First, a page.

# Thread: Solving for Original Equation

1. ## Solving for Original Equation

Question: Solve for the following differential equation for the original equation:

$\displaystyle y' = \frac{7-4x}{4}$

Is my working correct?

$\displaystyle \frac{dy}{dx} = \frac{7-4x}{4}$

$\displaystyle 4dy = (7-4x)dx$

$\displaystyle \int 4dy = \int 7dx - \int 4xdx$

$\displaystyle 4y = 7x - \frac{4x^2}{2} + C$

$\displaystyle 8y = 14x - 4x^2 + 2C$ (multiply both sides by 2 to get rid of the half)

$\displaystyle 8y - 14x + 4x^2 - 2C = 0$

2. Yes, although how you didn't see 4/2 = 2 is a mystery. I'd have cancelled in the third line rather than multiplying through by 2.

2C and -2C are both constants and the convention is to either define a new constant or absorb the 2

3. Originally Posted by sparky
Question: Solve for the following differential equation for the original equation:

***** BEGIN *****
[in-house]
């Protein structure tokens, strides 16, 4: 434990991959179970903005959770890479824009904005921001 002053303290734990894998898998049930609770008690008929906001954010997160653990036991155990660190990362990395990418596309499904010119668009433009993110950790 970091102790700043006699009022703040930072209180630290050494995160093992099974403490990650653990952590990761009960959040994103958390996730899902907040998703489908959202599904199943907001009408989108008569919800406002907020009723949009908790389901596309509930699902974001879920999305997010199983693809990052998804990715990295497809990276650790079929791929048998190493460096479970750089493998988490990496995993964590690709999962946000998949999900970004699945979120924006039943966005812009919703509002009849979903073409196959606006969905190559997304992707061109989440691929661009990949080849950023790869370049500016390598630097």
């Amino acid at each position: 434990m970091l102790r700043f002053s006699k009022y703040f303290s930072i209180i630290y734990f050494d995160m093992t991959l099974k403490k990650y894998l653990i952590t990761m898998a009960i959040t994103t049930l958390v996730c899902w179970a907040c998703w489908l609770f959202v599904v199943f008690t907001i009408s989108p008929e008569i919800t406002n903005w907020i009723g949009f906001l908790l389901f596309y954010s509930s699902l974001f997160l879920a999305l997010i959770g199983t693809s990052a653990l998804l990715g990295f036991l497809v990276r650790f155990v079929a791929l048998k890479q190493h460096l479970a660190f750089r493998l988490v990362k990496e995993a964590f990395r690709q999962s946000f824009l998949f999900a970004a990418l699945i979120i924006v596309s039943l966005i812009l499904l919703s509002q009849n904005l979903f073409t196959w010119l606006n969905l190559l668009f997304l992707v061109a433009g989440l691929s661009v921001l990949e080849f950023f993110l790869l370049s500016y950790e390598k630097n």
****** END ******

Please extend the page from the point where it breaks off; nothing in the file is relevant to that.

$\displaystyle y' = \frac{7-4x}{4}$

Is my working correct?

$\displaystyle \frac{dy}{dx} = \frac{7-4x}{4}$

$\displaystyle \int 4dy = \int 7dx - \int 4xdx$

$\displaystyle 4y = 7x - \frac{4x^2}{2} + C$

$\displaystyle 8y = 14x - 4x^2 + 2C$

$\displaystyle 8y - 14x + 4x^2 - 2C = 0$
Yes your working is correct. But your answer could be further simplified by dividing the whole equation by 2.

$\displaystyle 4y=7x-\frac{4x^2}{2}+C$

$\displaystyle 4y=7x-2x^2+C$

$\displaystyle y=\frac{1}{4}\left(7x-2x^2+C\right)$

$\displaystyle 4y = 7x - \frac{4x^2}{2} + C$
$\displaystyle 4y - 7x + 2x^2 - C$